Jamaica: Oh, god. We writers, we do have to make a living. On the other hand, writing, it’s not really a career. I don’t understand it. Do I have a career? I suppose I do, but I didn’t mean to. I didn’t know you could do this, that this could be done. I had no idea. That’s the other thing with young people starting to write. They think perhaps this has something to do with being rich and famous and so on. It really doesn’t. It’s unfortunate that we writers are part of something called publicity. It’s really quite something wonderful and holy. Advice to young writers, I do have positive advice. Read, read, read. Read everything even if it’s the directions on a box of over-the-counter medicine. Just read it.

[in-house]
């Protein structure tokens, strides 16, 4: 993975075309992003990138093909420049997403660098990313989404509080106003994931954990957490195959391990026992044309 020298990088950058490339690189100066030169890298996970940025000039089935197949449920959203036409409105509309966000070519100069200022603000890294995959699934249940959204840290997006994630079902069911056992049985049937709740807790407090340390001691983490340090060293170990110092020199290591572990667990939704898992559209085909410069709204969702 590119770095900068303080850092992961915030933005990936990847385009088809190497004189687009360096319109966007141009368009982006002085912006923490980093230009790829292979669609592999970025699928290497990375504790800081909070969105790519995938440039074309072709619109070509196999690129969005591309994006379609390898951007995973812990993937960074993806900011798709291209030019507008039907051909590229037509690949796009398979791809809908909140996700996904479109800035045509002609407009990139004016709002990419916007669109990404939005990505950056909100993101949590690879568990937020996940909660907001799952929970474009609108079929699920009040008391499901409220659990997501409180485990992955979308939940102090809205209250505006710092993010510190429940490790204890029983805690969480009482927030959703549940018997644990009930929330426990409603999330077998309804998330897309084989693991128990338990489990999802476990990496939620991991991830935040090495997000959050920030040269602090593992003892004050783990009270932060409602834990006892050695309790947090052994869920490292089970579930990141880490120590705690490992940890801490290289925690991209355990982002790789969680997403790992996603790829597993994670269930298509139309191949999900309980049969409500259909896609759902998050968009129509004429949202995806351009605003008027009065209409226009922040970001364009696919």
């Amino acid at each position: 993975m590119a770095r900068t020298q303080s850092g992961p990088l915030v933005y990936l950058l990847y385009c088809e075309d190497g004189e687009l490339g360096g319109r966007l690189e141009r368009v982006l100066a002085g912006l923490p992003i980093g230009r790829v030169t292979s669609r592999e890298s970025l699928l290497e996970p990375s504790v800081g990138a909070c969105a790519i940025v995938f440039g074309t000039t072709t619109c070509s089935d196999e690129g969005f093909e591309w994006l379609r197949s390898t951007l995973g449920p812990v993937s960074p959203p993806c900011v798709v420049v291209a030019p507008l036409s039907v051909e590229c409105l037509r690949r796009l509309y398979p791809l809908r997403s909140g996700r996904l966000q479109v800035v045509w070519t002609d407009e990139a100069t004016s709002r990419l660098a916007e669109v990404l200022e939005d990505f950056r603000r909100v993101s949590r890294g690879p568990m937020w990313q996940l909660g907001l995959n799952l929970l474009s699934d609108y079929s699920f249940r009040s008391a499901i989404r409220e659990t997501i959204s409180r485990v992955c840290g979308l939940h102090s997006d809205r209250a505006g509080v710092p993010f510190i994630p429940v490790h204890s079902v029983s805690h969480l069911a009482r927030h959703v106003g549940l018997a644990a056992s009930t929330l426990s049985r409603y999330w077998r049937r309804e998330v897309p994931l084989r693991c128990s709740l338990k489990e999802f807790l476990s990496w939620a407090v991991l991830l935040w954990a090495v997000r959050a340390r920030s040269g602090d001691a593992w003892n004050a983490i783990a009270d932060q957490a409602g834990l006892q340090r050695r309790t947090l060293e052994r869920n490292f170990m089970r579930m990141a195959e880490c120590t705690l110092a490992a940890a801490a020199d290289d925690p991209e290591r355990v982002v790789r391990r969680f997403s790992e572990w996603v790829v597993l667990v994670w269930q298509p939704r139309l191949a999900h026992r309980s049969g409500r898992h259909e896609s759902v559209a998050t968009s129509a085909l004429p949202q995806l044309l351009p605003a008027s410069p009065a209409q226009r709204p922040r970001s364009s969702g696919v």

Zibby: I’ll spend the rest of my day now at Rite Aid reading all the boxes to find my inspiration in directions and dosages. I knew I was forgetting to do something. I want to thank you so much. That’s the end of our little time together. I am so grateful to you for doing this. I really hope to meet you in November.

Jamaica: Yes, please.

Zibby: I’ll accost you at the party.

Jamaica: Yes. I would be very disappointed if I don’t find you.

Zibby: Enjoy the rest of the day gardening. Thanks again for all your time.

Jamaica: Thank you.

Zibby: Buh-bye.

Jamaica: Bye.

Jamaica Kincaid, PARTY